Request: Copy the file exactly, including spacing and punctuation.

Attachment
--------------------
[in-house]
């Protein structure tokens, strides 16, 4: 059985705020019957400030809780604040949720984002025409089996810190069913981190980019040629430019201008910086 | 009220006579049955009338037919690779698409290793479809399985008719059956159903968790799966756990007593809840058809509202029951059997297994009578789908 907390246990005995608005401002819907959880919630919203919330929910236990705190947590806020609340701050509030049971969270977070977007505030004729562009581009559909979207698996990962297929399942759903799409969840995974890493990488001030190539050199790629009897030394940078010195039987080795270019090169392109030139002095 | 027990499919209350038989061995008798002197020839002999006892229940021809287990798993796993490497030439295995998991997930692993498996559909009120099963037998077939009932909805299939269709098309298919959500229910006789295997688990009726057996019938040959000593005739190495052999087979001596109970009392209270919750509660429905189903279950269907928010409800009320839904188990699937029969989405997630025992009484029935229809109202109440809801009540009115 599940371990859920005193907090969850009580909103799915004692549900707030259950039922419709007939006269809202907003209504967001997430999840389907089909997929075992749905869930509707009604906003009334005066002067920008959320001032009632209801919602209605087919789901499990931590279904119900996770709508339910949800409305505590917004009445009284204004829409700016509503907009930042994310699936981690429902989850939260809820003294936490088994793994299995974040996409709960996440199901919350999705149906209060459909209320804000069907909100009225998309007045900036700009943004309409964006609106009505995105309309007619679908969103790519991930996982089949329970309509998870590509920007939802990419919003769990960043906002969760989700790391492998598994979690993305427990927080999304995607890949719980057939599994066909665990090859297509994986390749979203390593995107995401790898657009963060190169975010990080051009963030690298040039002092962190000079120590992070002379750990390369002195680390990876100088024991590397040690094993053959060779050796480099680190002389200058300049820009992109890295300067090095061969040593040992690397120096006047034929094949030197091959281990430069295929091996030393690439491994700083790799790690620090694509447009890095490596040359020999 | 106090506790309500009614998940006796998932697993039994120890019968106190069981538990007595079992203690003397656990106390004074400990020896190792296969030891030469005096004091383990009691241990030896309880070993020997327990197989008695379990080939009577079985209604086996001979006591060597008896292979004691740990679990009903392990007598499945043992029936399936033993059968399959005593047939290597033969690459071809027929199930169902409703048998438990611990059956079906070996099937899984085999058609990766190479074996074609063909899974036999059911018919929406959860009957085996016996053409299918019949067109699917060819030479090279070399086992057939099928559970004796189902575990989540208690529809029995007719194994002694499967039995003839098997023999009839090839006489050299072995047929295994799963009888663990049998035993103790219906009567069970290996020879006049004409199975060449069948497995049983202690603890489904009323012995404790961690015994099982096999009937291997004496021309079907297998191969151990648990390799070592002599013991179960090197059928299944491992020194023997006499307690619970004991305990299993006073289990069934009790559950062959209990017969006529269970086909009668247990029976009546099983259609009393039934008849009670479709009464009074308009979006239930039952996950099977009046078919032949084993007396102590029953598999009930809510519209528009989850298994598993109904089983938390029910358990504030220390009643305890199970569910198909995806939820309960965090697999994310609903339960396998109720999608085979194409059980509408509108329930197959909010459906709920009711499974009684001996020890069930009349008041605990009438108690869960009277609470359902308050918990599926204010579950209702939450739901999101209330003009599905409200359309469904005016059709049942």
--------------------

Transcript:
[in-house]
């Protein structure tokens, strides 16, 4: 059985705020019957400030809780604040949720984002025409089996810190069913981190980019040629430019201008910086 | 009220006579049955009338037919690779698409290793479809399985008719059956159903968790799966756990007593809840058809509202029951059997297994009578789908 907390246990005995608005401002819907959880919630919203919330929910236990705190947590806020609340701050509030049971969270977070977007505030004729562009581009559909979207698996990962297929399942759903799409969840995974890493990488001030190539050199790629009897030394940078010195039987080795270019090169392109030139002095 | 027990499919209350038989061995008798002197020839002999006892229940021809287990798993796993490497030439295995998991997930692993498996559909009120099963037998077939009932909805299939269709098309298919959500229910006789295997688990009726057996019938040959000593005739190495052999087979001596109970009392209270919750509660429905189903279950269907928010409800009320839904188990699937029969989405997630025992009484029935229809109202109440809801009540009115 599940371990859920005193907090969850009580909103799915004692549900707030259950039922419709007939006269809202907003209504967001997430999840389907089909997929075992749905869930509707009604906003009334005066002067920008959320001032009632209801919602209605087919789901499990931590279904119900996770709508339910949800409305505590917004009445009284204004829409700016509503907009930042994310699936981690429902989850939260809820003294936490088994793994299995974040996409709960996440199901919350999705149906209060459909209320804000069907909100009225998309007045900036700009943004309409964006609106009505995105309309007619679908969103790519991930996982089949329970309509998870590509920007939802990419919003769990960043906002969760989700790391492998598994979690993305427990927080999304995607890949719980057939599994066909665990090859297509994986390749979203390593995107995401790898657009963060190169975010990080051009963030690298040039002092962190000079120590992070002379750990390369002195680390990876100088024991590397040690094993053959060779050796480099680190002389200058300049820009992109890295300067090095061969040593040992690397120096006047034929094949030197091959281990430069295929091996030393690439491994700083790799790690620090694509447009890095490596040359020999 | 106090506790309500009614998940006796998932697993039994120890019968106190069981538990007595079992203690003397656990106390004074400990020896190792296969030891030469005096004091383990009691241990030896309880070993020997327990197989008695379990080939009577079985209604086996001979006591060597008896292979004691740990679990009903392990007598499945043992029936399936033993059968399959005593047939290597033969690459071809027929199930169902409703048998438990611990059956079906070996099937899984085999058609990766190479074996074609063909899974036999059911018919929406959860009957085996016996053409299918019949067109699917060819030479090279070399086992057939099928559970004796189902575990989540208690529809029995007719194994002694499967039995003839098997023999009839090839006489050299072995047929295994799963009888663990049998035993103790219906009567069970290996020879006049004409199975060449069948497995049983202690603890489904009323012995404790961690015994099982096999009937291997004496021309079907297998191969151990648990390799070592002599013991179960090197059928299944491992020194023997006499307690619970004991305990299993006073289990069934009790559950062959209990017969006529269970086909009668247990029976009546099983259609009393039934008849009670479709009464009074308009979006239930039952996950099977009046078919032949084993007396102590029953598999009930809510519209528009989850298994598993109904089983938390029910358990504030220390009643305890199970569910198909995806939820309960965090697999994310609903339960396998109720999608085979194409059980509408509108329930197959909010459906709920009711499974009684001996020890069930009349008041605990009438108690869960009277609470359902308050918990599926204010579950209702939450739901999101209330003009599905409200359309469904005016059709049942």